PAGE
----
How Howard Buffett Will Use His Grandfather's Recipe For Riches To Disrupt Philanthropy

The grandson of the legendary investor aims to bring some private-sector savvy to the growing world of mega-philanthropy.

Howard Buffett is attempting to unify the scattered world of independent nonprofits through his grandfather's multi-billion dollar investment strategy: Invest in a portfolio of smart people and let them flourish. Having just taken the reins as Executive Director of the family foundation after holding posts in the White House and Department of Defense, Buffett has ambitious plans to pay the world's savviest nonprofits to collaboratively tackle the full spectrum of food security, from third-world farmer education to public policy.

"My grandfather, in part, has been so successful because he has identified the best human capital for managing businesses," Buffett tells Fast Company. Emulating the strategy of investing in people who have proven strategies, the younger Buffett is building a coalition of already-successful leaders in each niche of food security.

The approach, he hopes, will become the standard for his family's growing network of mega-philanthropists: rather than dolling out cash to independent, uncoordinated actors with the most heart-string-tugging story, they could take on an entire social problems (like food security or breast cancer) by systematically lining up nonprofits to tackle each part of the causal chain, from federal policy to victim resources.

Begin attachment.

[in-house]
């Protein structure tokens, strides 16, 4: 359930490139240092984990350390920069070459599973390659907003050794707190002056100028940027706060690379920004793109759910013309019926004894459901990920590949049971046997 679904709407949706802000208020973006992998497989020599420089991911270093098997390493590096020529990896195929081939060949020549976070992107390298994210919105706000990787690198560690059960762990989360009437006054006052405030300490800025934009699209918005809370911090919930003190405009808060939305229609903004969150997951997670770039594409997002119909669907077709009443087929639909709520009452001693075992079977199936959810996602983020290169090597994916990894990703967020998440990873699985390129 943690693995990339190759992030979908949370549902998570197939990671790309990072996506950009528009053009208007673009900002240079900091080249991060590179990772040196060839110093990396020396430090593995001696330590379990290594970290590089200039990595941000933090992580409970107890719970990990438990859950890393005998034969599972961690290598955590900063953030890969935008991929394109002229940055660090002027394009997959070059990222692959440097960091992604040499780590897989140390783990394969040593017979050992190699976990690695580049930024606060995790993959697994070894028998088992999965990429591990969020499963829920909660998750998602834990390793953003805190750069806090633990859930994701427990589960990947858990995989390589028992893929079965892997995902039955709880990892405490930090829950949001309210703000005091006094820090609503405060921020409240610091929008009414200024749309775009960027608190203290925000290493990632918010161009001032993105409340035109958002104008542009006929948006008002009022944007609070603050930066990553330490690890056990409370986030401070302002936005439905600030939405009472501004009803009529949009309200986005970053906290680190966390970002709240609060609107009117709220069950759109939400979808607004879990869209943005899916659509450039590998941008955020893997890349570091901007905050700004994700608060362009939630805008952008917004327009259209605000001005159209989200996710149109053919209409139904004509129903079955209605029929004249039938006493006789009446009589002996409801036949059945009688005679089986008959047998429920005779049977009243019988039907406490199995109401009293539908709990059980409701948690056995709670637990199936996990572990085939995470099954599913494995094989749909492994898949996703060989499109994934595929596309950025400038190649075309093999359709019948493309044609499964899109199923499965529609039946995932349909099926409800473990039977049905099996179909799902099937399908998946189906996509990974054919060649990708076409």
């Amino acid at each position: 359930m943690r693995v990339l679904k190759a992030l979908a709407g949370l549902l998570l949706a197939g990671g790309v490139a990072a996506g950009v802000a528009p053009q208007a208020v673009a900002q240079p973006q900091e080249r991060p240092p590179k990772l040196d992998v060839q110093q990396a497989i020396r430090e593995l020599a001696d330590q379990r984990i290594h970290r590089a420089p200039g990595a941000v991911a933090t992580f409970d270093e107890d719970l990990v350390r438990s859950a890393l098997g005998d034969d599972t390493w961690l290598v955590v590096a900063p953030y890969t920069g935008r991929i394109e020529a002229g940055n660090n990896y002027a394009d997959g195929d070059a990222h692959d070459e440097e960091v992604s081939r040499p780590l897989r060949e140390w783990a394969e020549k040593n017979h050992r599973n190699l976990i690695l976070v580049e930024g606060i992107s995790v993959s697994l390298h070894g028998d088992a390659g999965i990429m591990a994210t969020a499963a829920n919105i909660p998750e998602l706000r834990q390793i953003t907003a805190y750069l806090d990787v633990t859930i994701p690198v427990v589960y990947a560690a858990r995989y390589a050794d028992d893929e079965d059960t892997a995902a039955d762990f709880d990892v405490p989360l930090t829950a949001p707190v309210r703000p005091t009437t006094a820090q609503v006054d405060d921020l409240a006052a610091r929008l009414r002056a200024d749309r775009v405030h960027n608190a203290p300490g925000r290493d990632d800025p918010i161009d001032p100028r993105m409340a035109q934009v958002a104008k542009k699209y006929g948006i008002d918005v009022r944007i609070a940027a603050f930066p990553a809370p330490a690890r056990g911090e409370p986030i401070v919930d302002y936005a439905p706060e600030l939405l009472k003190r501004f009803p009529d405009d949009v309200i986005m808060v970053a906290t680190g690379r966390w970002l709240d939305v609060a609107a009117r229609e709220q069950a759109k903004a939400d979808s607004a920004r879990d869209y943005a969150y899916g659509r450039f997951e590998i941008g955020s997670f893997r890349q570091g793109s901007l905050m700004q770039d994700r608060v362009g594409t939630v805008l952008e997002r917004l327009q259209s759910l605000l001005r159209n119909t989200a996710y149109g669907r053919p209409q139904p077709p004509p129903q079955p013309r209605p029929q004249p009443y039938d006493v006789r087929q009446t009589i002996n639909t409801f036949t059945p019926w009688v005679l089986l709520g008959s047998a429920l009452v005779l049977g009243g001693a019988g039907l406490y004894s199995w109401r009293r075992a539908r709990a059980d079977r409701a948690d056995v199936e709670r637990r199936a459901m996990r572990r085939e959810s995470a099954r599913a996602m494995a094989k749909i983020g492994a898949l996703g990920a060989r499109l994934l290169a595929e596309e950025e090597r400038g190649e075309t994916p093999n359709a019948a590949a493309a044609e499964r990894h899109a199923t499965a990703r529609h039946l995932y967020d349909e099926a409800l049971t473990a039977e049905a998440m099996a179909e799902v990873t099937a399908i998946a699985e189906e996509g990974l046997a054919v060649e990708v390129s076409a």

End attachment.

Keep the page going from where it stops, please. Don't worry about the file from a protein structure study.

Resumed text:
Getting Rid Of Redundencies

"If you are an NGO, doing the exact same thing as another NGO, and that other NGO is doing better than you're doing it, then you are in business for the wrong reason," Buffett says in an exasperated rant against the individualist nature of charities. Overlapping operations, he says, not only waste money through redundant overhead, but keep brilliant minds occupied with logistical distractions that sap their potential impact.

"We will give you money to execute your mission," Buffett says, "if you work together and identify the most cost-effective and successful ways to achieve that."

Meanwhile, looking at the entire causal chain of a crisis is key to revealing missing links in the solution, such as political or logistical hurdles that are essential to success, but not appealing enough to raise dollars.